Barium enema

This page was reviewed under our medical and editorial policy by

Maurie Markman, MD, President, Medicine & Science

This page was updated on September 12, 2022.

One of the best ways for a doctor to diagnose colorectal cancer and other abnormalities in the lower gastrointestinal tract is with X-rays during a barium enema procedure.

What is a barium enema?

A barium enema is an examination of the lower gastrointestinal (GI) tract. During a barium enema test, images are taken of the large intestine and rectum. To see better, radiologists use a contrast material called barium, which is a white chalky liquid that coats the intestinal tract. Barium absorbs X-rays, making it easier for the radiologist to examine what’s going on inside.

The liquid barium is inserted into the rectum before the exam through an enema. Air is also inserted to help make the images sharp.

Why is a barium enema performed?

In addition to detecting colorectal cancer, a barium enema is used to look for:

Barium enema prep

To prepare for a barium enema, the patient may be asked to do the following:

  • Don’t eat a day or two before the procedure, as directed. It’s OK to have clear liquids (such as juice, tea, black coffee, broth or soda), but the patient may be asked to avoid most other liquids, including dairy products.
  • Don’t consume anything by mouth after midnight on the day of the procedure.

It’s important that the colon be empty, so the patient may need to take a pill or liquid laxative (as directed by a doctor) to prepare the evening or a few hours before the procedure.

The patient should also make prior arrangements to have someone drive home after the procedure.

Be sure to tell the care team if the patient:

  • Is pregnant or breastfeeding.
  • Is allergic to contrast materials, iodine or seafood.
  • Has had recent illnesses or any type of surgery involving the colon or rectum.
  • Has any concerns about insurance or co-pays before the scheduled appointment.

Barium enema procedure

The barium enema procedure takes about 30 to 60 minutes and has four steps:

  • Preparation and rectal exam
  1. When the patient arrives at the facility, he or she may be asked to change into a hospital gown. The patient will also need to remove any jewelry, dental appliances, eyeglasses or other metal objects that could interfere with the X-ray equipment.
  2. The patient may be asked to lie on his or her side on the X-ray table while a quick image is taken to make sure the bowel is empty.
  3. The radiologist or technologist performs a digital rectal exam (DRE) to feel for any bumps or abnormalities.
  • Enema placement
  1. For the enema, a lubricated tip attached to a tube is inserted into the rectum.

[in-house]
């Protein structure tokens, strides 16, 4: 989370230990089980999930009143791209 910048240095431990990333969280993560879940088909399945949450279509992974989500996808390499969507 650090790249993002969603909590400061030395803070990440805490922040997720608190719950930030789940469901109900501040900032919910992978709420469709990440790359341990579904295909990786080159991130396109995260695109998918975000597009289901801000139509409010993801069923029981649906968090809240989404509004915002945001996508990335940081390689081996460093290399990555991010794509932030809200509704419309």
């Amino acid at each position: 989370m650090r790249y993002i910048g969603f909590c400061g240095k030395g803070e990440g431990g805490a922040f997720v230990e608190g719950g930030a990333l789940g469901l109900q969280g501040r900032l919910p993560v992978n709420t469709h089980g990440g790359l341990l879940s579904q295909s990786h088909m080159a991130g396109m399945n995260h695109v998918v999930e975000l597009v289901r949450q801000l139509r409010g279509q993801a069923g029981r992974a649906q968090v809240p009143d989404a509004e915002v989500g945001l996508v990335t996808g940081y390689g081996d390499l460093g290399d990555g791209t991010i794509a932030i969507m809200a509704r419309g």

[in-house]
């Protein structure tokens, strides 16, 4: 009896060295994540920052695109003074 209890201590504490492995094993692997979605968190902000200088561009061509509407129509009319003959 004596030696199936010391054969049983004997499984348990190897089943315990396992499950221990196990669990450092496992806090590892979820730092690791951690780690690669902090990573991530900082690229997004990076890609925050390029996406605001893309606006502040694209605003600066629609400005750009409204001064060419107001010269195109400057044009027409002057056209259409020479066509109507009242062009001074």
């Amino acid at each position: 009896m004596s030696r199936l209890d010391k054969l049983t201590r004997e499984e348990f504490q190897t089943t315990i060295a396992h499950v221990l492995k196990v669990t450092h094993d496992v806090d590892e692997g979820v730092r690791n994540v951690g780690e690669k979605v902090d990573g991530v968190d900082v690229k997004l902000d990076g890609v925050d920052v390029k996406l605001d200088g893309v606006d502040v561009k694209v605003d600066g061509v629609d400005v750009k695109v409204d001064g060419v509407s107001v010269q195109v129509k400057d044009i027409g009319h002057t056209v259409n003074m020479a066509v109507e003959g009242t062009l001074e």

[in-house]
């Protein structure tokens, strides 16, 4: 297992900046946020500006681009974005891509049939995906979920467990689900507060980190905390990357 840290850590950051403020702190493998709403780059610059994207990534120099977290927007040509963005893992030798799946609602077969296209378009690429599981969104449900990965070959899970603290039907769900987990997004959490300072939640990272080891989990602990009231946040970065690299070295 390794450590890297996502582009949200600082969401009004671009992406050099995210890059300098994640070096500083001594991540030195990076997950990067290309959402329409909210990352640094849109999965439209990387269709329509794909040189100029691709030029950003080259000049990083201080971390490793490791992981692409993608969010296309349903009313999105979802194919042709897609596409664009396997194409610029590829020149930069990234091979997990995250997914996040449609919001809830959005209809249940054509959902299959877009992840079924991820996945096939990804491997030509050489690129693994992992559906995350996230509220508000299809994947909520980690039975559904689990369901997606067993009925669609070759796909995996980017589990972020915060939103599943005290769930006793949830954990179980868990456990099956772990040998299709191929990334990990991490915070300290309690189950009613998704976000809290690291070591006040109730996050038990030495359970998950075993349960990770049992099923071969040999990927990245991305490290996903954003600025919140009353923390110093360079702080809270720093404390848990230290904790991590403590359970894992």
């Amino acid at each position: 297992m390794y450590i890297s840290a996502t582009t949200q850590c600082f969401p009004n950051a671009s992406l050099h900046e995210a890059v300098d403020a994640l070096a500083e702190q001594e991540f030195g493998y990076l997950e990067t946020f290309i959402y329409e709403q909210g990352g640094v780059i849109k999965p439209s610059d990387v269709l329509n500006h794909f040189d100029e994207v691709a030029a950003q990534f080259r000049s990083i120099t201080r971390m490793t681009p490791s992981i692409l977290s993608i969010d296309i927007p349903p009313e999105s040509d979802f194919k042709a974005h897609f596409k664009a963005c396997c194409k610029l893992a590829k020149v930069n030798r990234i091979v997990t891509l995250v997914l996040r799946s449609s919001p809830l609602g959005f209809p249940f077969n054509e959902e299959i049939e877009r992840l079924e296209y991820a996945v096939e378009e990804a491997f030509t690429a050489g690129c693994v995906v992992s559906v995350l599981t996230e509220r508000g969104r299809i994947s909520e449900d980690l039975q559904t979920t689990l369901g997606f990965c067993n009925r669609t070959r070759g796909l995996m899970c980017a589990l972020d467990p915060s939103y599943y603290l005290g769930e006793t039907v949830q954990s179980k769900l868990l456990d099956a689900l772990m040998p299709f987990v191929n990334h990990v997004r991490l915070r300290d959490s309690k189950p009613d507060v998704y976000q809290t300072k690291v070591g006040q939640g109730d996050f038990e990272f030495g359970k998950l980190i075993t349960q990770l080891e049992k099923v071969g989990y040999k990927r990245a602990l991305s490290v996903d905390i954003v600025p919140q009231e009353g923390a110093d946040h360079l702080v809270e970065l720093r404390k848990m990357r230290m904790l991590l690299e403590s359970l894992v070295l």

2. A technologist delivers a liquid barium solution through the tube to coat the colon.
  3. The colon may also be filled with a small amount of air or carbon dioxide (CO2) to help it expand for better visibility.
  • X-ray images
  1. The table is raised or tilted in different ways while X-rays are taken as the barium works its way through the colon.
  2. The technologist may ask the patient to hold his or her breath or move in different positions to get better images and move the barium through the entire colon.
  3. The exam shouldn’t be painful. The patient may experience cramps or feel as though a bowel movement is imminent. Slow, deep breaths may help the patient feel more comfortable.
  • Emptying the bowels
  1. Once the test is complete, the enema tube is removed.
  2. The patient may go to the bathroom and expel what’s left.
  3. After the patient has gone to the bathroom, he or she may be asked to return to the exam room so more X-rays can be taken to confirm the bowels have cleared enough of the barium solution.

What to expect after a barium enema

The patient may notice gray or white stools for several days after the barium X-ray. Post-test, it may be a good idea to:

  • Drink lots of fluid to help remove the remaining barium and prevent constipation.
  • Ask the care team about taking a laxative, if necessary.

If the patient experiences any of the following, call the doctor’s office right away:

  • Fever Severe stomach pain
  • Blood in stool
  • Dizziness
  • Weakness

Barium X-ray results

The care team may order additional views or imaging tests, depending on the results. The patient may be asked to repeat the test in a few months to determine whether a colorectal cancer treatment is working or the tumor has changed.

Barium enema side effects

While problems with lower gastrointestinal (GI) barium enemas are unlikely, possible risks include:

  • Belly cramps
  • Constipation
  • Possible blockage in the gut

Also rare, barium may leak through a hole in the lower GI tract that wasn’t seen and inflame surrounding tissues.

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